Compliance Corner: Mitigating a Workplace Violence Program During a Pandemic
Staffing during this pandemic has created challenges for many sleep centers. We have been challenged to not only implement enhanced infection control strategies and patient health screening but also have been tasked to staff our sleep centers appropriately to provide ideal social distancing. This has resulted in spreading out staff over the week and leaving beds closed rather than having staff work together in some instances. The consequence of this is having more staff working alone, making them more vulnerable to possible workplace violence. It is that safety concern I will be addressing in this article.
Working alone includes all workers who may go for a period of time where they do not have direct contact with a co-worker. For example, the receptionist in a staffed office building may be considered a "lone" worker along with the sleep technologist staffed to work alone during their shift.
The Occupational Safety and Health Administration (OSHA) defines workplace violence as "violent acts, including physical assaults and threats of assault, directed toward persons at work or on duty." Even if no physical injury takes place, threats, abuse, hostility, harassment and other forms of verbal violence can cause significant psychological trauma and stress — and potentially escalate to physical violence.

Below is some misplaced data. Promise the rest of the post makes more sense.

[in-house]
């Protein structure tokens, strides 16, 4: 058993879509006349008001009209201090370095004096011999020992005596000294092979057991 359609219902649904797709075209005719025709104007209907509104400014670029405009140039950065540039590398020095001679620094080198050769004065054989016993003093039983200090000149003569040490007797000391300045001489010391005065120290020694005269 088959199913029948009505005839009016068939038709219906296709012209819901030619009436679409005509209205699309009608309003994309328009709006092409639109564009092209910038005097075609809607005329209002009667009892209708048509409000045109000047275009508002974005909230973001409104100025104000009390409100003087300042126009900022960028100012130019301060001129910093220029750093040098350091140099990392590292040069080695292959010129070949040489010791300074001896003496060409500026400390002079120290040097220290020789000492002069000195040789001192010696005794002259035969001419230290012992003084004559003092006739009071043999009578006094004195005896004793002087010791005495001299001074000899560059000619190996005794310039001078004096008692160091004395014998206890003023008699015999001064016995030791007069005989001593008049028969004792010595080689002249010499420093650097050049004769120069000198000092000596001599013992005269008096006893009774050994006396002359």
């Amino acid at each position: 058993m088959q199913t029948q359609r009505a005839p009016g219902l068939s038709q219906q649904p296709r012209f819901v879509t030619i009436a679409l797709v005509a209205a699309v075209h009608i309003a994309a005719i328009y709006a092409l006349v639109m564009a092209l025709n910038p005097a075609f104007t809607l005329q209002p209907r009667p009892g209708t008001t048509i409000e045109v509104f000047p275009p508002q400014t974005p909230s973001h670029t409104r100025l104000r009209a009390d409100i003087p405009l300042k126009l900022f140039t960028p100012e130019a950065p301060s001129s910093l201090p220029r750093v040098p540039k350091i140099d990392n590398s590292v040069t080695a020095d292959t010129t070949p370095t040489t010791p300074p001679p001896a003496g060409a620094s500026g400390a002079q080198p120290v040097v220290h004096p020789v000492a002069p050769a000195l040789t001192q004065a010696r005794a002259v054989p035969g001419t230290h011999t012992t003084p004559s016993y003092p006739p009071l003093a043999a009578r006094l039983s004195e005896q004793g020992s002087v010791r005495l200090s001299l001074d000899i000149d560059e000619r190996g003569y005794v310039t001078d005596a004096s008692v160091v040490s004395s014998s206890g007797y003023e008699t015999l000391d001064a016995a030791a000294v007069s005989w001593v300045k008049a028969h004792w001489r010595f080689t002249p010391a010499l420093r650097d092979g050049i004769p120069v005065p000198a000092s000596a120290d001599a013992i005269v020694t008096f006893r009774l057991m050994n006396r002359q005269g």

The American Journal of Managed Care in December 2020 published an article on the persistent pandemic of violence against health care workers. The article reports that the problem of violence against health care workers has escalated across the world, and tackling this issue requires the support of administrators, medical directors and all team members. Shocking was to see reported statistics from a study in 2000 that found that 82% of U.S. nurses had been assaulted at least once during their careers, and 73% believed that assault was just part of their job. Studies have shown that the most common acts of violence against nurses were shouting or yelling (60.0% by patients, 35.8% by visitors), swearing (53.5% by patients, 24.9% by visitors) and grabbing (37.8% by patients, 1.1% by visitors). It has been my experience in managing sleep centers that the same prevalence is reported by sleep center staff.
Patients, family members and visitors commit these violent and abusive attacks for many reasons, and it is difficult to predict. Some of the reasons can be explained by substance abuse, mental illness and/or powerful emotions that manifest themselves in destructive ways. Violence challenges the moral and ethical obligations of physicians, leading to difficult decisions that may need to be made to protect others. I found it sobering to see that so many health care workers felt it was just part of their job.
For further guidance on developing a workplace violence policy that addresses risk management and prevention of workplace violence, read the full article in the 2021 Q1 issue of A2Zzz.